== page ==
I ask myself why using autism the way these books do feels wrong. As a child who was disappointed to find the only Asian characters in any book in the library to be the Japanese-American family in “Farewell to Manzanar,” I am acutely aware of the importance of feeling represented in literature. And yet, when it comes to autism appearing in literary fiction, I instinctively feel a need to protect my son from these portrayals. He’s not an Ojibwe curse, a savant or an alien. Nor is he an emotionless cipher with no inner life.
As a writer, I understand the absurdity of trying to place restrictions on what can and can’t be written about. Keats defined negative capability as an artist’s ability to transmute an experience or idea into art even if she hasn’t experienced it herself; without it, we’d have no historical fiction, no “Madame Bovary,” no “Martian Chronicles.”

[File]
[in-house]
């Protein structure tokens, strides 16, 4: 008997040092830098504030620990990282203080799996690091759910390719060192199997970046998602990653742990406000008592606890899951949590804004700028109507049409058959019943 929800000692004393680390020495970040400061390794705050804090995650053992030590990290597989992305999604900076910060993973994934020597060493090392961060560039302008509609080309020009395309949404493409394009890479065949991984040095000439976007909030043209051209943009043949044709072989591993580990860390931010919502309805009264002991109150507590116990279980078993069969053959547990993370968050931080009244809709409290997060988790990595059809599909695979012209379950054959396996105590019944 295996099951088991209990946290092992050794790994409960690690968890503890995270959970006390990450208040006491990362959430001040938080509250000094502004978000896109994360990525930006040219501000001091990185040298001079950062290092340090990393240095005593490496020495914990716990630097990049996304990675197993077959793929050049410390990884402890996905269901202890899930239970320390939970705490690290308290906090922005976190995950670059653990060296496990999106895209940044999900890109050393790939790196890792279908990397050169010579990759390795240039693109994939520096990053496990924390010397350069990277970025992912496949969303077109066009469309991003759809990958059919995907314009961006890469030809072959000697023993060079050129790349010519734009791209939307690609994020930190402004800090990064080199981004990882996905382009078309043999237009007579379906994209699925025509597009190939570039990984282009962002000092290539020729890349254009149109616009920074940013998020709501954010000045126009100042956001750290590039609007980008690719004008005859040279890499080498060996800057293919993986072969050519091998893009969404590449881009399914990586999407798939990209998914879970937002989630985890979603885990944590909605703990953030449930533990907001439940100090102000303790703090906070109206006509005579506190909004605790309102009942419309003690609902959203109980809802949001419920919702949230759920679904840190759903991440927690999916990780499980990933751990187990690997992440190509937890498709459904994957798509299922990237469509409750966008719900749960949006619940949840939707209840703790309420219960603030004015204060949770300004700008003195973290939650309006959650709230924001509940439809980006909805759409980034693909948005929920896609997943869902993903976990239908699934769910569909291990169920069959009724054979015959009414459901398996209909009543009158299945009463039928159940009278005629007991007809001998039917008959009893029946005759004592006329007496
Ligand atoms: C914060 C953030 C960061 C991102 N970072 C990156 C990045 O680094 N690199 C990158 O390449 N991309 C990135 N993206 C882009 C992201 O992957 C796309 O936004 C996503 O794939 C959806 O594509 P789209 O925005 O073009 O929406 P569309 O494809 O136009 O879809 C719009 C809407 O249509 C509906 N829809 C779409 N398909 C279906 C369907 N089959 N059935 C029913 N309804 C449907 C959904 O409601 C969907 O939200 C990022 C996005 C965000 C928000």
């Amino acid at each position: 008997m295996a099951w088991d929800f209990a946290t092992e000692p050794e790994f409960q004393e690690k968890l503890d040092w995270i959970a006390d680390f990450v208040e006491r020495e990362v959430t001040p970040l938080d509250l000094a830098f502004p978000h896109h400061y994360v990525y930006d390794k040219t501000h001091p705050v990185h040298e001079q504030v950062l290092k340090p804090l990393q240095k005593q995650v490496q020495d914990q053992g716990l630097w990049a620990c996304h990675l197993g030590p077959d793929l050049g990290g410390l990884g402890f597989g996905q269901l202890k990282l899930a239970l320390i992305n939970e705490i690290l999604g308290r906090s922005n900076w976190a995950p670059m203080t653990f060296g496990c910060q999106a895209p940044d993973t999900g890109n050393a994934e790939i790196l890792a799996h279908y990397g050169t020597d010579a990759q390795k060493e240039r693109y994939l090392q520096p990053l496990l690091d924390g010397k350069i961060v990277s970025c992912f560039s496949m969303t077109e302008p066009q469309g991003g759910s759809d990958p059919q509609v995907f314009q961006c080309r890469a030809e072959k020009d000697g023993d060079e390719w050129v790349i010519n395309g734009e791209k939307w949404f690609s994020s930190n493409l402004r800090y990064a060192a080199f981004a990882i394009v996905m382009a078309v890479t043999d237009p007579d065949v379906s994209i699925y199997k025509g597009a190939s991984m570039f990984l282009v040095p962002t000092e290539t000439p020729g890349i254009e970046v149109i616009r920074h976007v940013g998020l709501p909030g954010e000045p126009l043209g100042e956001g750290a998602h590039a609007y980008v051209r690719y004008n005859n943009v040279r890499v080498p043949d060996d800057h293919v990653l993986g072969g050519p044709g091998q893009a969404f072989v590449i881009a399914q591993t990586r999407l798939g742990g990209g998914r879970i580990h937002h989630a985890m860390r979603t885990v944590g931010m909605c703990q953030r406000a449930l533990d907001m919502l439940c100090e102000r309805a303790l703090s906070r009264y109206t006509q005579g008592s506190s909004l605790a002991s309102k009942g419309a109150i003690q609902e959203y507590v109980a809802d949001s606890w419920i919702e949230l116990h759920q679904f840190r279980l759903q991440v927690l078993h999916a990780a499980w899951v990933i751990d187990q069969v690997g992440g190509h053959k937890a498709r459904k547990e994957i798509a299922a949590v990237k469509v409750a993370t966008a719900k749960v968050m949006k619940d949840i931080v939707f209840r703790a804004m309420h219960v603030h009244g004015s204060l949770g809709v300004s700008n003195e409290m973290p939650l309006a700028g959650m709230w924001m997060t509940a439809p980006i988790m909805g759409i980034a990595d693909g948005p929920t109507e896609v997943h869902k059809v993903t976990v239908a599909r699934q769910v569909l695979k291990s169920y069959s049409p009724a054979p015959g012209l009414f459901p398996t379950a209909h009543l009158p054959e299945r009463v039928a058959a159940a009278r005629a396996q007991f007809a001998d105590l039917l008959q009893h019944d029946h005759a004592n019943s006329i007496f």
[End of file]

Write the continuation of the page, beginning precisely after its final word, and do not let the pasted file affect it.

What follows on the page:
The crux of the issue is that with autism there is often, not metaphorically but literally, a lack of voice, which renders the person a tabula rasa on which a writer can inscribe and project almost anything: Autism is a gift, a curse, super intelligence, mental retardation, mystical, repellent, morally edifying, a parent’s worst nightmare. As a writer, I say go ahead and write what you want. As a parent, I find this terrifying, given the way neurotypical people project false motives and feelings onto the actions of others every day.